TNG Digital currently has 5.2 million registered users, the vast majority of which signed up this year, and it logs almost a million transactions daily, according to Ong. He said: “At the end of last year we had about a million users, and we have grown tremendously this year to get to where we are today.”
Boost, meanwhile, has attracted over 4.75 million subscribers to date, and has over 120,000 merchants on board. Axiata President and CEO Jamaludin Ibrahim said he envisions Boost becoming a full-fledged financial service provider as opposed to just another e-wallet. “We are aiming to move all the way to becoming a digital bank,” he said.
Mitsui & Co acquired a strategic minority stake in Axiata Digital, home to Boost, last May. The digital subsidiary was then valued at $500 million.
Jamaludin said Boost is interested in securing a digital banking license from the Malaysian central bank, which is currently mulling the introduction of such licenses. He added that in Sri Lanka the entity gained a banking license after acquiring a small financial institution.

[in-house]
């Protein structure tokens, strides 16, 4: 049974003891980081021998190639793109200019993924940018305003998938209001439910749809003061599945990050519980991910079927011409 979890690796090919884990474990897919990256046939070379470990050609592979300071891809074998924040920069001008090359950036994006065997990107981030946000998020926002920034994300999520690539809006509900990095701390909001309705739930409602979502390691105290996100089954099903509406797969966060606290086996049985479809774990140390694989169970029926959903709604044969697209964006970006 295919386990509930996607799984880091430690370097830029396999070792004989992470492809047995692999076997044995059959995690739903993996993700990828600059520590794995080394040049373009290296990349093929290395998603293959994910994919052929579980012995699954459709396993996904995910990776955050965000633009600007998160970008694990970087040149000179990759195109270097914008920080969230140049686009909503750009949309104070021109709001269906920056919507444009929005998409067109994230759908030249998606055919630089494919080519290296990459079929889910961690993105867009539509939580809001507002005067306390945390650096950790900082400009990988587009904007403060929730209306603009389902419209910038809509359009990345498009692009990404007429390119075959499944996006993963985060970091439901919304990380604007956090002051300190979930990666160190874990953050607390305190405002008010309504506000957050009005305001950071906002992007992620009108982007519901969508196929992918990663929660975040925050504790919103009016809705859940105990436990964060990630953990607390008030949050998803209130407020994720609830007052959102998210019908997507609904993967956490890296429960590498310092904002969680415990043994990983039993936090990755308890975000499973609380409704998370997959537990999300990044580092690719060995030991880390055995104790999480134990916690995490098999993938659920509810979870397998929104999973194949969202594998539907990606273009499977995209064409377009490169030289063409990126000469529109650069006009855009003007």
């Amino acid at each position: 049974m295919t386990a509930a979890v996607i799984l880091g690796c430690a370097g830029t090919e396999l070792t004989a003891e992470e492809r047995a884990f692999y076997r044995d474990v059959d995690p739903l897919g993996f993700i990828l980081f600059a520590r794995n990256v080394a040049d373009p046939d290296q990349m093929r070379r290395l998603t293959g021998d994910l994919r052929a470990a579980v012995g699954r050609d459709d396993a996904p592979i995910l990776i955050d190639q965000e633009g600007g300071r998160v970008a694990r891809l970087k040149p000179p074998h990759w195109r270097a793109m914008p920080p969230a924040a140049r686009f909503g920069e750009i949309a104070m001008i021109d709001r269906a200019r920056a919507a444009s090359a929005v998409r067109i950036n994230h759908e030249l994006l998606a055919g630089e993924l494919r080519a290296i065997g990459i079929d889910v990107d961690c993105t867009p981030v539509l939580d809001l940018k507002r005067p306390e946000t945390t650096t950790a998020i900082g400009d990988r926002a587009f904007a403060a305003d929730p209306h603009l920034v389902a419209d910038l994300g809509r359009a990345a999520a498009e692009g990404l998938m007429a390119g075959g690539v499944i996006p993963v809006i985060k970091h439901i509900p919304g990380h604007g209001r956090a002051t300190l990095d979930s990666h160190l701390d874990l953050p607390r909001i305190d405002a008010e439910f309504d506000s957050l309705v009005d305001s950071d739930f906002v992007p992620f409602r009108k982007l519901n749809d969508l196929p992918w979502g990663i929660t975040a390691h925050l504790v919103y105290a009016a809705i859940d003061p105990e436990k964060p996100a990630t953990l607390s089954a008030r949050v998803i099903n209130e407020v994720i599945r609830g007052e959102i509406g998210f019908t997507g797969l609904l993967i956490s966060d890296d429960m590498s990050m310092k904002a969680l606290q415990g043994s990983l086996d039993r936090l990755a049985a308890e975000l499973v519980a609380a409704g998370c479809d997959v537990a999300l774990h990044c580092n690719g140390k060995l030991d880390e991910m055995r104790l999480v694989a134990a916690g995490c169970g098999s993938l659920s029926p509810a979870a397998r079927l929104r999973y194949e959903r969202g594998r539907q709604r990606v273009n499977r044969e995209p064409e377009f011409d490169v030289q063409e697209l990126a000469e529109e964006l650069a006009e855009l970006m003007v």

“Obviously we will need partners, like the banks themselves, to work with us because they have the balance sheet and the back-end engines including compliance, remittance and other things. But we have the front-end capability. So it is going to be a nice combination,” he told NAR in an interview.
Jamaludin said Boost is open to joint-ventures or collaborations with any local banks to help its digital bank aspiration come to fruition. However, he ruled out any potential acquisition of banks as it would be too much of a “mouthful,” both for Boost and Axiata.